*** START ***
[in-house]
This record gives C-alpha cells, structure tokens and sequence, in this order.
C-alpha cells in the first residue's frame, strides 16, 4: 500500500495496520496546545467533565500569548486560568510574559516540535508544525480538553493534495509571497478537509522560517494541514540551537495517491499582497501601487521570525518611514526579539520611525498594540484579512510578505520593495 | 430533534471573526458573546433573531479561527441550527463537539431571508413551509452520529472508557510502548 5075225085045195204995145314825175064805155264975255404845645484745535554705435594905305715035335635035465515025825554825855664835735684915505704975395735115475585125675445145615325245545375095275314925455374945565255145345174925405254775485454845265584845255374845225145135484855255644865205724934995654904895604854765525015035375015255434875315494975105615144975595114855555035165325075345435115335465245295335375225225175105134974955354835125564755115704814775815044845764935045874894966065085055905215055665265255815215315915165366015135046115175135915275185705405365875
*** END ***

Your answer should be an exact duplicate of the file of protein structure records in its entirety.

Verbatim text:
[in-house]
This record gives C-alpha cells, structure tokens and sequence, in this order.
C-alpha cells in the first residue's frame, strides 16, 4: 500500500495496520496546545467533565500569548486560568510574559516540535508544525480538553493534495509571497478537509522560517494541514540551537495517491499582497501601487521570525518611514526579539520611525498594540484579512510578505520593495 | 430533534471573526458573546433573531479561527441550527463537539431571508413551509452520529472508557510502548 5075225085045195204995145314825175064805155264975255404845645484745535554705435594905305715035335635035465515025825554825855664835735684915505704975395735115475585125675445145615325245545375095275314925455374945565255145345174925405254775485454845265584845255374845225145135484855255644865205724934995654904895604854765525015035375015255434875315494975105615144975595114855555035165325075345435115335465245295335375225225175105134974955354835125564755115704814775815044845764935045874894966065085055905215055665265255815215315915165366015135046115175135915275185705405365875